They are generally viewed about the same way. If you post:
"Hey whats a free alternative to John Font 2000"
I'm going to hammer it shut on sight.
If you post,
"Hey, I'm looking for a more affordable alternative to John Font 2000 (provide image). I looked at X, Y, and Z but none really got the expression. With John Font 2000 the curves really make me think of A and B which works for the project really well. Does anyone have a suggestion of another font that elicits a similar feel of A and B?"
Then I wouldn't hammer it though I may downvote it. Personally, I hate font identification questions - I either ignore or downvote most of them.
That said, if you went a step further and said,
"Hey I really like John Font 2000 (provide image). It really elicits a feeling of A and B. The project I'm working on is letterhead and a logo for Acme Co. They're trying to brand themselves as this and that so the feeling of A and B really helps. Unfortunately their budget isn't enough for me to purchase John Font 2000 and I haven't been able to find any very similar fonts. What other options might there be to elicit a similar feel?"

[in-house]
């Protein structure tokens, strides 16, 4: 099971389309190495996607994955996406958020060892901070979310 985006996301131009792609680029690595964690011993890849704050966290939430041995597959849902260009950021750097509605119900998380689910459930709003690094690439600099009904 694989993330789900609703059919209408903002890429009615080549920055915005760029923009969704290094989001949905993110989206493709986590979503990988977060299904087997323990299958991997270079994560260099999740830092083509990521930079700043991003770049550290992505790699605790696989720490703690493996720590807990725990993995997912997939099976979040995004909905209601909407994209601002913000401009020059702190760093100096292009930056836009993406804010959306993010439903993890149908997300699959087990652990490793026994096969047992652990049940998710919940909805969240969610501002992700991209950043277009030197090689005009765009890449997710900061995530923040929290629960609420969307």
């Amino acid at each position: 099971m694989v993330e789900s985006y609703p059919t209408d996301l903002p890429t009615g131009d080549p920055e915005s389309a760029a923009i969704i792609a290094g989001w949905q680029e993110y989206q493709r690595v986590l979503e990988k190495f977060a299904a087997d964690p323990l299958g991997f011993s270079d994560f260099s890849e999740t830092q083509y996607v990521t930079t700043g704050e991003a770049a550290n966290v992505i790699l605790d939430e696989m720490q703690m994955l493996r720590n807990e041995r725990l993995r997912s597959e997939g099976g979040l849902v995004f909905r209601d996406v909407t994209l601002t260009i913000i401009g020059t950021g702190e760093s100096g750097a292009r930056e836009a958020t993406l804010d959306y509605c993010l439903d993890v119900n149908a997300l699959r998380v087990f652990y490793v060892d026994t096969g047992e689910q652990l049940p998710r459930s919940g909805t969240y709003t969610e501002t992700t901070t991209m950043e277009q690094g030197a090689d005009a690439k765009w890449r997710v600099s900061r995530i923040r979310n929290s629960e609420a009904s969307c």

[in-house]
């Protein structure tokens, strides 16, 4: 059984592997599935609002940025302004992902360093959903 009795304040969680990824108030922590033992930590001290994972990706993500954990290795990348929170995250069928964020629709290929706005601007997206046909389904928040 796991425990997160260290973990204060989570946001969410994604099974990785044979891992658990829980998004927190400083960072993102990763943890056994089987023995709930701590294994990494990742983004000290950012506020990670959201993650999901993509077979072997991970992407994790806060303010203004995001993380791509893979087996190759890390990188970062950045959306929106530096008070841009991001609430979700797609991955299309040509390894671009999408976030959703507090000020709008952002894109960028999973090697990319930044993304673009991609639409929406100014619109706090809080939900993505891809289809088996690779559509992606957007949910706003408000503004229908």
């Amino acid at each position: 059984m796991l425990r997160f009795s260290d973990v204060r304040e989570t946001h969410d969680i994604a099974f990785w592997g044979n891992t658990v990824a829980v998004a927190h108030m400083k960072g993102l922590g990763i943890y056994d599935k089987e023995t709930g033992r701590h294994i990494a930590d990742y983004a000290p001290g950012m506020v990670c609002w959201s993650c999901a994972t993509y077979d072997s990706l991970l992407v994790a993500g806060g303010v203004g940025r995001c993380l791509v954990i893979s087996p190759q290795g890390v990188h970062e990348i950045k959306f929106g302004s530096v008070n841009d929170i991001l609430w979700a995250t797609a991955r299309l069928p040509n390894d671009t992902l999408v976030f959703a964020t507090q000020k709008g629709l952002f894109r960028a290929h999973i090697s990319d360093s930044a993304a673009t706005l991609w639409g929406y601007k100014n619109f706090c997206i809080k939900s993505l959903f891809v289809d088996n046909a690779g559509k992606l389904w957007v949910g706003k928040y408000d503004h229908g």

Well look at that! A much better question that can elicit all sorts of answers. Some might suggest alternative fonts. Some may suggest similar fonts that you could convert to outlines and make minor alterations too. Some might suggestion entirely different things to elicit the same feel avoiding the problem entirely.
Basically, a font is a tool to create X. Rather than asking for a free tool ask for other ways to create X.
note: if there is a John Font 2000 it is by coincidence. I just made some random font name up in my head as I went